Rodgers & Hammerstein, Howard Lindsey and Russel Crouse didn’t write “The Sound of Music” as a political statement but 50 years after the show first opened on Broadway the issues it addresses are surprisingly topical.
Georg Ludwig von Trapp had served with honor in the Austro-Hungarian navy in World War I but although an ally of Germany in that war he despised the Nazis who’d come to power in the ‘30s and opposed their plans to unite two German-speaking nations into a “Greater Germany,” Friends urged him to keep his personal reservations to himself, but after the two countries were peacefully united von Trapp was recalled to service – this time in the German navy, and subject to the orders of a government whose policies he disagreed with.
Who could have anticipated in 1959 that many Americans would find themselves in similar situations in the years to come?
So much for politics! It’s the story of the unlikely romance between Captain von Trapp and a young would-be nun, and the glorious Rodgers & Hammerstein songs, which have made the show a Broadway classic. Diamond Head Theatre’s season-closing production of the ever-popular Broadway blockbuster brings the political issues to the table while simultaneously doing justice to the stirring love story and some of the popular songs in 20th century musical theater – “My Favorite Things,” “Do-Re-Mi” and “Climb Ev’ry Mountain” among them.
First and foremost, director/choreographer Greg Zane has a marvelous find in Sarah Juliette Halford (Maria). Halford has it all — the look, the voice and the acting skills needed to play a sheltered young woman who learns to face her fears and follow her heart. Halford establishes herself as a vocalist with her first number, the show’s iconic title song, but it is the scenes that follow — with Trissa DeBenedetto Walter (The Mother Abbess) and Buz Tennent (Captain von Trapp) — that her skills as an actor become apparent.
Tennent is a perfect choice as von Trapp. He looks every inch a formal naval officer and full-time martinet, and he towers giant-like over the others – women, children and Nazis alike. Tennent’s acting skills serve him well in the key scenes where von Trapp’s formal demeanor finally softens and his emotions are rekindled. Tennent’s portrayal of von Trapp peaks again in the scene where “Edelweiss” becomes the captain’s emotionally fraught farewell to the homeland he can no longer protect and the fellow Austrians he can no longer serve. Tennett illuminates every facet of the character.
THE VON TRAPP children — Nicole Chaffin (Liesl), Chase Bridgman (Freidrich), Malia Lane (Louisa), Ari Dalbert (Kurt), Chelsea Lynne Michel (Brigitta), Kira Stone (Marta) and Riley Newton (Gretl) — are engaging as individuals while also in sync as an ensemble on “Do-Re-Mi,” “My Favorite Things” and “So Long Farewell.” Michel has several good moments as the von Trapp child who speaks her mind and who “cannot tell a lie.”
Chaffin embodies the innocence and naïveté of a girl on the edge of womanhood. She hits all the right notes with her singing and acting in “Sixteen Going On Seventeen” opposite Beau Brians (Rolf); he proves a competent romantic lead in the role of the idealistic young Nazi who believes that Austria’s future lies with Germany.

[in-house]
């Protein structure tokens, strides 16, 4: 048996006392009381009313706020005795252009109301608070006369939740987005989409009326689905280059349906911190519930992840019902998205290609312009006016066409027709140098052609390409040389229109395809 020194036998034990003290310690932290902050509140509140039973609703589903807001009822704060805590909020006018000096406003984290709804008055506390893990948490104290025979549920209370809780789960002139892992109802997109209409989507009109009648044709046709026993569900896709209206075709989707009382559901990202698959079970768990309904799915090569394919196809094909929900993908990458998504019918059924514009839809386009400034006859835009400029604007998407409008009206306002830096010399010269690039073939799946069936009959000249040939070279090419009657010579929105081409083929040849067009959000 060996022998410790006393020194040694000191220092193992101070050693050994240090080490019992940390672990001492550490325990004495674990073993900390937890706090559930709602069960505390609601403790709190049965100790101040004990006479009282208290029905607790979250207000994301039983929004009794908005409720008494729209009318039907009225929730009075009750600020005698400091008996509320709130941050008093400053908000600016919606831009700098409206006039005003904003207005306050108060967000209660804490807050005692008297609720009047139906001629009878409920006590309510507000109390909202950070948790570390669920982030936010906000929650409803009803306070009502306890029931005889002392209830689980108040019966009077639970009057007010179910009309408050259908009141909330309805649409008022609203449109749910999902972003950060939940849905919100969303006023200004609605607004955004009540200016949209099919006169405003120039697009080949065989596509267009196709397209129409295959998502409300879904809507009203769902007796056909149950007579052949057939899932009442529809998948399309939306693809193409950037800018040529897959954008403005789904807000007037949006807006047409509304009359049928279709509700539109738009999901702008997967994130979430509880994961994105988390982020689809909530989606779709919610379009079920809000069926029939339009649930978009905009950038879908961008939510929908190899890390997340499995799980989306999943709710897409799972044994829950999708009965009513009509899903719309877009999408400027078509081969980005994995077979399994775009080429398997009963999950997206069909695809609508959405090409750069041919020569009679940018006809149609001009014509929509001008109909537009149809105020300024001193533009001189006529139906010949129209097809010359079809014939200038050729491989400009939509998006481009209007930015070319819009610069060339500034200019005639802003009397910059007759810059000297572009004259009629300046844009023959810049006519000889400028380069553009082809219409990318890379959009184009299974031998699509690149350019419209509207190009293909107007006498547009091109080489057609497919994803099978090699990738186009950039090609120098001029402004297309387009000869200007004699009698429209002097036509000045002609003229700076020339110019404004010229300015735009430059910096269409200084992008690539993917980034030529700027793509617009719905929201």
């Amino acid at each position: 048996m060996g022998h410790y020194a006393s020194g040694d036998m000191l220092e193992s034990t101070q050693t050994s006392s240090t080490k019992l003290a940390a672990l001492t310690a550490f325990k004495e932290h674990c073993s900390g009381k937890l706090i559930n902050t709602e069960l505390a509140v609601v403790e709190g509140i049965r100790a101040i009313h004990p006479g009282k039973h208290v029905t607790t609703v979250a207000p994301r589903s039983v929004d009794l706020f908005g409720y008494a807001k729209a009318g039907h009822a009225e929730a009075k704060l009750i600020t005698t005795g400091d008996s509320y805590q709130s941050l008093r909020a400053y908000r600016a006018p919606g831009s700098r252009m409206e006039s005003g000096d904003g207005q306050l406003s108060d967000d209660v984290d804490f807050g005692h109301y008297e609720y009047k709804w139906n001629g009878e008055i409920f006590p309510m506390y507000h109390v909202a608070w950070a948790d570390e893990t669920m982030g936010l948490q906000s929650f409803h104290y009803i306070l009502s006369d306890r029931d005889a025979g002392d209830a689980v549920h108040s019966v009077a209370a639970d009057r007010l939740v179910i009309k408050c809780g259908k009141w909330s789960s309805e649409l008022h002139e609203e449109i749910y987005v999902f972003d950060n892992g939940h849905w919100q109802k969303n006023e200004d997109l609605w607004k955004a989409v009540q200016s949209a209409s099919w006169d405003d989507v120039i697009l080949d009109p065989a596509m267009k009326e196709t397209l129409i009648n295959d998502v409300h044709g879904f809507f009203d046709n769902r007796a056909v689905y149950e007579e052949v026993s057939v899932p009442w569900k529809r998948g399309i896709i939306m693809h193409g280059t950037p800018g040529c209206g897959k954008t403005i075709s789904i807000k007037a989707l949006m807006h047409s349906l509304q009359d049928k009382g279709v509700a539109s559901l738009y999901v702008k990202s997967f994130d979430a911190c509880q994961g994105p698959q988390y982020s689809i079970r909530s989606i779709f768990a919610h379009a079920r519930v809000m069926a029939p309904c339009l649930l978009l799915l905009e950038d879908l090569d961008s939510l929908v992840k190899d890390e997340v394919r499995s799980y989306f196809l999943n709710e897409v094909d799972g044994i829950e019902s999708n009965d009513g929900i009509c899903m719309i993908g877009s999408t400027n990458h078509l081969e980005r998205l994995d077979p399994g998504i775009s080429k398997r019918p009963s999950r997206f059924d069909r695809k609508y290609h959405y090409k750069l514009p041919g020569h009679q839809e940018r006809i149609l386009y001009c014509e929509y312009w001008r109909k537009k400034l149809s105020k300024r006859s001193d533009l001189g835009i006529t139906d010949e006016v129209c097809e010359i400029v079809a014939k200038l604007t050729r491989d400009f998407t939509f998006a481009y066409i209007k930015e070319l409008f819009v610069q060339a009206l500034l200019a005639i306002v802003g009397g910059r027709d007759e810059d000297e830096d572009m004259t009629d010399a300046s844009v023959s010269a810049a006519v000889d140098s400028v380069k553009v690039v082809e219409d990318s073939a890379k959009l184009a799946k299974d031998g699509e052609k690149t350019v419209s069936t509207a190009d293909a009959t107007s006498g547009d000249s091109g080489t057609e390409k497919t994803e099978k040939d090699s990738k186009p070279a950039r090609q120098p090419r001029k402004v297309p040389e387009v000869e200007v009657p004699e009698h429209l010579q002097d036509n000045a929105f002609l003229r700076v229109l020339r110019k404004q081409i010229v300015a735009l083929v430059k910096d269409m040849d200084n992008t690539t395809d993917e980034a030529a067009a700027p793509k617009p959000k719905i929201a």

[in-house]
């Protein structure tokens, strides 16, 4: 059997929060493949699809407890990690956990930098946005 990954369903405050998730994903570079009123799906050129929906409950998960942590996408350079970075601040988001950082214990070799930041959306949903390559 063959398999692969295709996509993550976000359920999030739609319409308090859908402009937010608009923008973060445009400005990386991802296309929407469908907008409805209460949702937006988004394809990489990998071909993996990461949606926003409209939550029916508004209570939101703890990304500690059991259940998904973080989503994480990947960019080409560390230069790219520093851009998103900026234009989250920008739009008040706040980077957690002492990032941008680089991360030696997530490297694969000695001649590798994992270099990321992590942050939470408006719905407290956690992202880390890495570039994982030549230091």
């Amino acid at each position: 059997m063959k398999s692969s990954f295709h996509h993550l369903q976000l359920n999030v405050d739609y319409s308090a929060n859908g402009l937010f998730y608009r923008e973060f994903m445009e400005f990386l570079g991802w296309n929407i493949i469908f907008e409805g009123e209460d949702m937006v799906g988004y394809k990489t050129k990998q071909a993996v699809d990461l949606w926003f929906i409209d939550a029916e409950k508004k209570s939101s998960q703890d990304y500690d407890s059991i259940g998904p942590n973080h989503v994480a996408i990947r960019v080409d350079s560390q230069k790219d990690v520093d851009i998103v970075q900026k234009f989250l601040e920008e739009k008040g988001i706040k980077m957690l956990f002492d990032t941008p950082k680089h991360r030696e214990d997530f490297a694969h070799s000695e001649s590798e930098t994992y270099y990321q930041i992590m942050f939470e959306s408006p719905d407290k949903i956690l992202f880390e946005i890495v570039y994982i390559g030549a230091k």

Scott Moura (Max Detweiler) personifies unabashed self-interest as the cheerfully apolitical impresario for whom ideology is irrelevant as long as the ideologues in power will let him make money. Jennifer Cleve Sojot (Elsa Schrader) is also good as in the more complicated role of Captain von Trapp’s wealthy fiancée. Moura and Sojot step forward impressively as vocalists with “No Way To Stop It,” a song representing the views of pragmatists of all eras.
Walter (Mother Abbess) brings Act I to a stirring close with her powerful rendition of “Climb Ev’ry Mountain.”
Daniel James Kunkel (Zeller) snarls and growls and all but foams at the mouth as the local Nazi bigwig.
Zane makes two bad choices — one in costuming, one in props design — that needlessly mar the production. The German Navy never wore swastika armbands and having Richard Aadland wear one while playing a German admiral is inexcusably bad taste.
There is also a fanciful redesign of the universally reviled Nazi flag — one of the most infamous banners of the last century. The infamous flag is supposed to appear for shock value late in the show but rather than dropping abruptly on opening night to ambush the audience it dropped haphazardly looking like a giant wrinkled bed sheet someone had forgotten to iron.
On the other hand, two thumbs up to Jess Aki (Make-Up and Hair-Design) for resisting any temptation to coif Halford in the style worn by Julie Andrews in the 1965 film and designing a ‘do that is representative of the era. It’s a nice touch.
‘The Sound of Music’
» Where: Diamond Head Theatre, 520 Makapuu Avenue
» When: 8 p.m. Thursdays and Fridays, 3 p.m. and 8 p.m. Saturdays, and 4 p.m. Sundays through Aug. 1
» Cost: $12-$42 (discounts available for full-time students, active-duty military, people 62 and older, and any one under 18.
» Info: 733-0274 or www.diamondheadtheatre.com